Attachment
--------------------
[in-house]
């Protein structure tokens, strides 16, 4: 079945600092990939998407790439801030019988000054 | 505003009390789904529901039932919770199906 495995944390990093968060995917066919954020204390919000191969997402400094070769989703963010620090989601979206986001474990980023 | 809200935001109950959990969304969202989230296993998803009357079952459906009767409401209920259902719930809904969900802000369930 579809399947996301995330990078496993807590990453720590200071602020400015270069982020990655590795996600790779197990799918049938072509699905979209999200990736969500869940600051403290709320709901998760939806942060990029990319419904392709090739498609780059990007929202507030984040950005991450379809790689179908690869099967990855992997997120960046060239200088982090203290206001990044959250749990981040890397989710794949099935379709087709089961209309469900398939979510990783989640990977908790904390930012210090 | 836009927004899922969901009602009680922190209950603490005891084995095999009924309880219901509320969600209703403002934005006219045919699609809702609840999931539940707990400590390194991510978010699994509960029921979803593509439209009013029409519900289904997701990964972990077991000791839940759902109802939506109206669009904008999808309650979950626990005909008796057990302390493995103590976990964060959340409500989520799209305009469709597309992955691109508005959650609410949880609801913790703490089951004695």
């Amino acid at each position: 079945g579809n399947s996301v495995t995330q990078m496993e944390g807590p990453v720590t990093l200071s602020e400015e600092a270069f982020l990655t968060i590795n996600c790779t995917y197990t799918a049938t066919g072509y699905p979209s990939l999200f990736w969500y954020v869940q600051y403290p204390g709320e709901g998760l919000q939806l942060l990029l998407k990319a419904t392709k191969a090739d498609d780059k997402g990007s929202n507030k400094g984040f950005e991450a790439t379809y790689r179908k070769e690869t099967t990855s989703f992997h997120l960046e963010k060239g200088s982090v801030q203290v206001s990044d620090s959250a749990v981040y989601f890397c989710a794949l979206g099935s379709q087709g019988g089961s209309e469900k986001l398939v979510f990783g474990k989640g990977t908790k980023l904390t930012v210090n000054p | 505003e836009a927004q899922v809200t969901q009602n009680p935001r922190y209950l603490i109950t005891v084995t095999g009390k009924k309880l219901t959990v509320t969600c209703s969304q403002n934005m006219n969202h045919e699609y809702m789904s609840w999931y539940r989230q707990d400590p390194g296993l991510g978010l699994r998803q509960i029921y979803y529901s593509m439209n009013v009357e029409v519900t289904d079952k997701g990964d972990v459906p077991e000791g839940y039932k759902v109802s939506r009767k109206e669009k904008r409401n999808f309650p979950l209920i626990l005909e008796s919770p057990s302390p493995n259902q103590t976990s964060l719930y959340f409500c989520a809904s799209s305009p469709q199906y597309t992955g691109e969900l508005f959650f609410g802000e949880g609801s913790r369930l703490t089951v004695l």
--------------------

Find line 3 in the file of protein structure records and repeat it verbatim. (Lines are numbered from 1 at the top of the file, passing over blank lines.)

């Amino acid at each position: 079945g579809n399947s996301v495995t995330q990078m496993e944390g807590p990453v720590t990093l200071s602020e400015e600092a270069f982020l990655t968060i590795n996600c790779t995917y197990t799918a049938t066919g072509y699905p979209s990939l999200f990736w969500y954020v869940q600051y403290p204390g709320e709901g998760l919000q939806l942060l990029l998407k990319a419904t392709k191969a090739d498609d780059k997402g990007s929202n507030k400094g984040f950005e991450a790439t379809y790689r179908k070769e690869t099967t990855s989703f992997h997120l960046e963010k060239g200088s982090v801030q203290v206001s990044d620090s959250a749990v981040y989601f890397c989710a794949l979206g099935s379709q087709g019988g089961s209309e469900k986001l398939v979510f990783g474990k989640g990977t908790k980023l904390t930012v210090n000054p | 505003e836009a927004q899922v809200t969901q009602n009680p935001r922190y209950l603490i109950t005891v084995t095999g009390k009924k309880l219901t959990v509320t969600c209703s969304q403002n934005m006219n969202h045919e699609y809702m789904s609840w999931y539940r989230q707990d400590p390194g296993l991510g978010l699994r998803q509960i029921y979803y529901s593509m439209n009013v009357e029409v519900t289904d079952k997701g990964d972990v459906p077991e000791g839940y039932k759902v109802s939506r009767k109206e669009k904008r409401n999808f309650p979950l209920i626990l005909e008796s919770p057990s302390p493995n259902q103590t976990s964060l719930y959340f409500c989520a809904s799209s305009p469709q199906y597309t992955g691109e969900l508005f959650f609410g802000e949880g609801s913790r369930l703490t089951v004695l």